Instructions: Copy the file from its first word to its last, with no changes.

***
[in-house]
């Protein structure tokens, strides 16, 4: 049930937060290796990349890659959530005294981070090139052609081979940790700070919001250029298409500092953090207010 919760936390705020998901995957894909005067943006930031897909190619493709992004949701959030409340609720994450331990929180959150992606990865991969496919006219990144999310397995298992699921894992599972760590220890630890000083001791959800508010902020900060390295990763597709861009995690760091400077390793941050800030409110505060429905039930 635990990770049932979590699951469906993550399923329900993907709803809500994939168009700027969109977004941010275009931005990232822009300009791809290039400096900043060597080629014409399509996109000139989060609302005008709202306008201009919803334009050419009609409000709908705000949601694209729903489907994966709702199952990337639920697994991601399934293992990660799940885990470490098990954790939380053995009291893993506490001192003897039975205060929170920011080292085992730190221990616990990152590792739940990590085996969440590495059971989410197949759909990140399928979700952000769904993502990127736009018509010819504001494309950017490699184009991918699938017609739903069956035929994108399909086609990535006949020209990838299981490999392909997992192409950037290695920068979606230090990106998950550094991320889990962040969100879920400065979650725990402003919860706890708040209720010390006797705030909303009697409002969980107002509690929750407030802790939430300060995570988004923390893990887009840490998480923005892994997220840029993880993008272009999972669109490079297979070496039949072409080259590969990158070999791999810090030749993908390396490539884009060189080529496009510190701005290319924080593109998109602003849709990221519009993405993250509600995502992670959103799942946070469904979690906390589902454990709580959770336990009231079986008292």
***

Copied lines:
[in-house]
């Protein structure tokens, strides 16, 4: 049930937060290796990349890659959530005294981070090139052609081979940790700070919001250029298409500092953090207010 919760936390705020998901995957894909005067943006930031897909190619493709992004949701959030409340609720994450331990929180959150992606990865991969496919006219990144999310397995298992699921894992599972760590220890630890000083001791959800508010902020900060390295990763597709861009995690760091400077390793941050800030409110505060429905039930 635990990770049932979590699951469906993550399923329900993907709803809500994939168009700027969109977004941010275009931005990232822009300009791809290039400096900043060597080629014409399509996109000139989060609302005008709202306008201009919803334009050419009609409000709908705000949601694209729903489907994966709702199952990337639920697994991601399934293992990660799940885990470490098990954790939380053995009291893993506490001192003897039975205060929170920011080292085992730190221990616990990152590792739940990590085996969440590495059971989410197949759909990140399928979700952000769904993502990127736009018509010819504001494309950017490699184009991918699938017609739903069956035929994108399909086609990535006949020209990838299981490999392909997992192409950037290695920068979606230090990106998950550094991320889990962040969100879920400065979650725990402003919860706890708040209720010390006797705030909303009697409002969980107002509690929750407030802790939430300060995570988004923390893990887009840490998480923005892994997220840029993880993008272009999972669109490079297979070496039949072409080259590969990158070999791999810090030749993908390396490539884009060189080529496009510190701005290319924080593109998109602003849709990221519009993405993250509600995502992670959103799942946070469904979690906390589902454990709580959770336990009231079986008292």